“We got all the hand-me-down trucks from the larger outfits like PG&E and Edison… I guess they didn’t want to fool around with the upkeep of them, so they’d hock ‘em off to us little Mom-N-Pop contractors… some of them were real junk…”
Behind an old 1950’s International Digger swung precariously a fresh chunk of cedar that was oozing creosote, eager
to be… eager to be set
into the rock y , So uther n Cal if or.Nia soil.The crew wait ed
Patient ly. Wa tching, the Mick-
ey-Moused rig strug gle t o stay run. Ning. “Weenie” popped the hood and had made his best attempt to di ag nose the en. Gine. He
he. had it.3 times, and it WouldDieeachtime. his hands.Would.
Would. Find the con trols. The pole still dang. dang.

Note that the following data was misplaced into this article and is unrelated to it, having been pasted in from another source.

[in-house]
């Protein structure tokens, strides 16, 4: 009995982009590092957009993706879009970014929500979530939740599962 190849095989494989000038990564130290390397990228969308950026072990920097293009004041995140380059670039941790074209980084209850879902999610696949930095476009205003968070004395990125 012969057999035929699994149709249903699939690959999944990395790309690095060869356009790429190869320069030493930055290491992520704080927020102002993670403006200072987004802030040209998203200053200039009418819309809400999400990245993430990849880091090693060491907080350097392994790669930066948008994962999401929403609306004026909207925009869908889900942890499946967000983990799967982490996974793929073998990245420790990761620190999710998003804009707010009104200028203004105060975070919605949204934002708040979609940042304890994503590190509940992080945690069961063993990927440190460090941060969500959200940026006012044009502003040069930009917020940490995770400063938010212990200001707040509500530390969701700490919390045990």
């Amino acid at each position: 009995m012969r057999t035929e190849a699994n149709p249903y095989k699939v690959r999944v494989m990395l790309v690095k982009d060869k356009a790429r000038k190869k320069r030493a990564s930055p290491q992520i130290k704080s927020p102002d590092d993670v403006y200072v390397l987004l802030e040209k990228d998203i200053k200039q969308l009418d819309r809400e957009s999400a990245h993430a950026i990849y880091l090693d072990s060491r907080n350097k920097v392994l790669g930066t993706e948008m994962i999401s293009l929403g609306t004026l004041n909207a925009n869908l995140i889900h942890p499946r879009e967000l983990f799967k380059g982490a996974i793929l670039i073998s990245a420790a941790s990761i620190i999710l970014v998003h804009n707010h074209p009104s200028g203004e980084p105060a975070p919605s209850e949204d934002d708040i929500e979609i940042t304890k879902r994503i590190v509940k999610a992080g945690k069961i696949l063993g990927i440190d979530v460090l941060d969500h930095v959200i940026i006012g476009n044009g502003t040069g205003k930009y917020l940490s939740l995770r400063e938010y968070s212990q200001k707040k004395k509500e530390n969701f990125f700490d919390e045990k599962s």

dangling dang erously over. Head.bya.chain.
“Weenie,” (son of a Librarian,) slammed the hood of the Digger on Strike, and heaved all 250 pounds of his pissed off aboard the hood. There ensued the worst over grown wild-man-shit-fit ever reported by a slack-jawed line crew.
By the time the violent tap dance had lost it’s wind, the truck’s hood looked like a sad tin taco the meat was sure to fall out of.
Satisfied with his repair, he then called the shop. The mechanic—upon arrival, was sure to bring no questions with him.
“Slip” started to laugh with endearment, “It was a wonder we ever got anything done. Some of the trucks were just as stubborn as their operators.”